From British journalist Howell, a lively biography of the daring Victorian adventurer, archaeologist and author, an early proponent of Arab self-determination.
Along with T.E. Lawrence, Bell (1868–1926) was instrumental in uniting Arab tribes against their Turkish oppressors; indeed, she is credited with helping to forge the nation of Iraq at the end of World War I. Her knowledge of the Middle East was far-reaching and formidable, thanks to decades spent traveling in the desert, sometimes alone, documenting the land and the intricacies of Bedouin life. She was the privileged granddaughter of Yorkshire industrialist Sir Isaac Lowthian Bell, an engineer and iron manufacturer. Her mother died early on, and Gertrude grew up largely under the watchful eye of her enlightened French stepmother, Florence. Restless, uneasy with the debutante’s role, Bell, a brilliant, rebellious student, craved a mission in life and found solace in climbing mountains, studying archaeology and learning languages. Her 1897 translation of Sufi poet Hafiz launched a literary career that included such classic travel books as The Desert and the Sown (1907) and The Thousand and One Churches (1909). British military intelligence, respectful of her vast firsthand knowledge of the Middle East, solicited her advice and heeded her proposals for Arab self-rule. Bell never married, and several times her life was devastated by an impossible love affair. Heartsick and exhausted, she died from what might have been a deliberate drug overdose in her Baghdad home days before her 58th birthday.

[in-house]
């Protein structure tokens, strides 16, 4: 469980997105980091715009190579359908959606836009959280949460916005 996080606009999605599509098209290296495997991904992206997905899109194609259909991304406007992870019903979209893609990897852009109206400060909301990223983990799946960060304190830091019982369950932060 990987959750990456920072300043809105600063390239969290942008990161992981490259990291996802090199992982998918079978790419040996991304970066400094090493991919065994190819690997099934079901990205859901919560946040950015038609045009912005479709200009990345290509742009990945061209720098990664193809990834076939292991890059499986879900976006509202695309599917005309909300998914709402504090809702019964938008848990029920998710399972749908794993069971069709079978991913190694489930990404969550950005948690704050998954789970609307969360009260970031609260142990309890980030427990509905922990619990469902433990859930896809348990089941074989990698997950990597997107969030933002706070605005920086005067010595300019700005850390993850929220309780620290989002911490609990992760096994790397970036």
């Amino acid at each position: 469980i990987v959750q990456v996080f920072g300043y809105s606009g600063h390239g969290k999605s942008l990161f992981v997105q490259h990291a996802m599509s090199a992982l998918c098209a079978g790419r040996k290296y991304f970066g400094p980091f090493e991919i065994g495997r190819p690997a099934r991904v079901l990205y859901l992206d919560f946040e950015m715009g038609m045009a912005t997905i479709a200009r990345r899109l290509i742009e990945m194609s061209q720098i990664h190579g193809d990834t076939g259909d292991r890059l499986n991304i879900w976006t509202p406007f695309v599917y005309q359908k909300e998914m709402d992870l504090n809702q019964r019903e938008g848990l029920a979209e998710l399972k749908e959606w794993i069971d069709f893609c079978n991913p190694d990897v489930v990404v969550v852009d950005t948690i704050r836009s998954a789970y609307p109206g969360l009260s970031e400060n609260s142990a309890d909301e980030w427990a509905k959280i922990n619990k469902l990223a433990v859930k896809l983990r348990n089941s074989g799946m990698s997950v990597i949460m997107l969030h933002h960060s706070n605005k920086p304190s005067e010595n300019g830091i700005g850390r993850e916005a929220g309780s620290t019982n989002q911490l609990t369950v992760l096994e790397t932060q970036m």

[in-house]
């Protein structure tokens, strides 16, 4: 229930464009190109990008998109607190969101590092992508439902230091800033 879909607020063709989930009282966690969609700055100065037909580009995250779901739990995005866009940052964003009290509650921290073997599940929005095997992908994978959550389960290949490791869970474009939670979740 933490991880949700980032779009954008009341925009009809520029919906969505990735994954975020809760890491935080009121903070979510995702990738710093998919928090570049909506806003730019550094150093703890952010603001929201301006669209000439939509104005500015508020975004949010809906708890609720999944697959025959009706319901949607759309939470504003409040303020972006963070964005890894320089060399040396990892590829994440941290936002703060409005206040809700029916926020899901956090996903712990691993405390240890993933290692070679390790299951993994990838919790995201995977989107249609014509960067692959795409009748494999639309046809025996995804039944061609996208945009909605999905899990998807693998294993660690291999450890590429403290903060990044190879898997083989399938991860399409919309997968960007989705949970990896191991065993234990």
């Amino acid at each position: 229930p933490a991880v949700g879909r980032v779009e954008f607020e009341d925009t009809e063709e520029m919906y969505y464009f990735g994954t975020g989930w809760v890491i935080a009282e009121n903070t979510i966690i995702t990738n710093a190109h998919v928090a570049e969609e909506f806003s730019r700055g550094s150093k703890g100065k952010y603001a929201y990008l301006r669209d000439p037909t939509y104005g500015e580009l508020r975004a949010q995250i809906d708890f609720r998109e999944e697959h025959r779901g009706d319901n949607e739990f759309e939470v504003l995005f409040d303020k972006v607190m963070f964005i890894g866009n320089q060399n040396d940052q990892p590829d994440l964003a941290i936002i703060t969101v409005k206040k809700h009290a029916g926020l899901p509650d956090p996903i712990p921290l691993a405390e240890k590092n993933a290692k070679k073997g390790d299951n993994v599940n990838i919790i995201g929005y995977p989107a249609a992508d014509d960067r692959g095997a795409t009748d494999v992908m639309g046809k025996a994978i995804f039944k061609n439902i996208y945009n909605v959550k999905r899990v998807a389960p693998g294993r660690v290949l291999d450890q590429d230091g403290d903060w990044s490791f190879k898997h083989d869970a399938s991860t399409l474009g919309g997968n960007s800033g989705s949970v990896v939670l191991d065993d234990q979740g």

The enthusiastic narrative often jumps ahead of Bell’s story and then backtracks, but there’s never a dull moment in the peerless life of this trailblazing character.